Shiwi began producing granola made from Amazon nuts and later on expanded to more products including coconut oil, cane sugar, honey, cosmetic Amazon nut oil and lip balms, and Amazon nut beer. Their products are sold in ecological fairs and in healthy, organic, and environment-friendly stores,
Aside from promoting the harmony between humans and nature, Shiwi also works closely with indigenous communities to bring them development opportunities. To facilitate local employment, they hire indigenous people to collect nuts and honey and run regular workshops to share relevant knowledge and skills for production.
Shiwi seeks to empower the Amazonian communities that produce these items. “We also want to change their mindset and improve their lives by educating them and providing them with jobs,” Arturo, Shiwi’s marketing manager, said.
60-year-old indigenous man Ursino used to be a hunter and made a living by cutting trees in the Amazon. After Shiwi’s training, he has stopped logging and began sustainably collecting coconut oil.
Shiwi continues to witness progress in the lives of the poor communities they’re working with. In one community where there was no electricity, a number of families are now able to send their children to school.
Using Ecotourism to protect their homeland
Libertad, the village located on the east coast of the Ucayali River, was once an isolated Amazonian village with approximately 320 indigenous people. Ten years ago, the villagers only had access to a manually operated canoe that would take them an entire day to travel to Iquitos, the central city of the Peruvian Amazon forest. The villagers fished and hunted for a living, supporting a self-sufficient lifestyle.
Seven years ago, inspired by the concept of ecotourism, Manuel, one of the villagers, led 11 other villagers to build a well-equipped lodge in the jungle. Two years later, he founded the social enterprise, Libertad Jungle Lodge.
With this community-based project, many villagers acquired long-term jobs—chefs, boatmen, tour guides, as well as cleaners. The tourists visit and fully immerse themselves in nature. They hike in the jungle, fish, and observe the birds during the day and crocodiles at night. They also interact with the villagers, learn to make handicrafts, and purchase them from indigenous women.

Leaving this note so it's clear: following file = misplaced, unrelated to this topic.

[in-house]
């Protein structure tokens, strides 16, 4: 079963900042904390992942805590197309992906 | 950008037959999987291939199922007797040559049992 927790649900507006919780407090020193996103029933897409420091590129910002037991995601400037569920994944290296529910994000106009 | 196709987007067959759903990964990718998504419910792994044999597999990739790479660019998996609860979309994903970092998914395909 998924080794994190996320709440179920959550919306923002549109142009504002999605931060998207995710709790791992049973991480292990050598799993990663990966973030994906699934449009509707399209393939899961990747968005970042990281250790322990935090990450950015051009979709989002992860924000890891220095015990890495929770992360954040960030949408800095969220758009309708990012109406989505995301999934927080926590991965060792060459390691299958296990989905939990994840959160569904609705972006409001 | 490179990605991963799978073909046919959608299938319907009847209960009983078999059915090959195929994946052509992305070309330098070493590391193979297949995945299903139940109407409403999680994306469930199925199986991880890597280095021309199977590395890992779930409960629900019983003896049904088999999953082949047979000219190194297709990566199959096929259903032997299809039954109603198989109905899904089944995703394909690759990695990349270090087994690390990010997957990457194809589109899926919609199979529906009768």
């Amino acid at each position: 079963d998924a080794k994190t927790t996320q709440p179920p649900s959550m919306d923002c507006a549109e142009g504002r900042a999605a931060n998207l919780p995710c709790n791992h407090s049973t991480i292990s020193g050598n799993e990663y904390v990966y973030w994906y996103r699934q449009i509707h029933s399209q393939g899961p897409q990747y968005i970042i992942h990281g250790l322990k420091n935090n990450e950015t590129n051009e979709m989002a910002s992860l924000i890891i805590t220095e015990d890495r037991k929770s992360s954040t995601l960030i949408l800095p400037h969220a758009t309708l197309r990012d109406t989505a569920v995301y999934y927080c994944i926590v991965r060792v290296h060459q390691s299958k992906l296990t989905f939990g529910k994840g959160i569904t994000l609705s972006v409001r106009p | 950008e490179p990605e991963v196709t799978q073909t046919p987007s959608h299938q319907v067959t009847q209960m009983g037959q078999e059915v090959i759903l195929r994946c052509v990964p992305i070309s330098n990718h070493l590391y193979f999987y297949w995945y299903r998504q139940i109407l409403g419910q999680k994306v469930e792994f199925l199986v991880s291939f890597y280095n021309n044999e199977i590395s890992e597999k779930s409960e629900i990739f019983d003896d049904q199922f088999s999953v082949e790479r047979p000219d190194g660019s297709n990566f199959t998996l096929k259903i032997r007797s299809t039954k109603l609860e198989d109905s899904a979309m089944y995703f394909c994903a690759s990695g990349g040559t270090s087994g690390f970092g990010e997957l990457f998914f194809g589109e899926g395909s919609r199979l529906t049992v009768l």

Amazonian indigenous women teaching visitors how to make crafts
Alicia, now 72, was married at sixteen. In order to pay for her eight children’s education, she once had to travel to Iquitos to sell tomatoes, corn, and bell peppers for only 200 Peruvian soles which is equivalent to approximately 60 US dollars per year. After joining the local handicrafts industry, selling her products to the tourists and teaching them how to make handicrafts, her income has reached 1,000 soles per year. “I’m really grateful to the Libertad Jungle Lodge. It offered me a job, enabling me to earn more money,” Alicia said.
At present, Libertad Jungle Lodge hosts around 1000 tourists annually. “We used to live in a very primitive way. There were no tables or tableware. My families would sit around the ‘table’ on the ground made of banana leaves and eat with our hands. There were no beds, so we lied straight on the floor to sleep. Now that we have money, we get to buy anything we want,” 29-year-old villager Gumer shared.
“I wish, within ten years, that all 300 villagers are able to improve their living standards through the income from ecotourism. There will be no need to log, to hunt, and the Amazon jungle can be preserved, ” founder Manuel expressed.
People in the Amazon have chosen to take the initiative. The new operating model of social innovation that takes the input-output ratio and efficiency into consideration may be a promising way to truly solve the social problems faced by Amazonian indigenous people.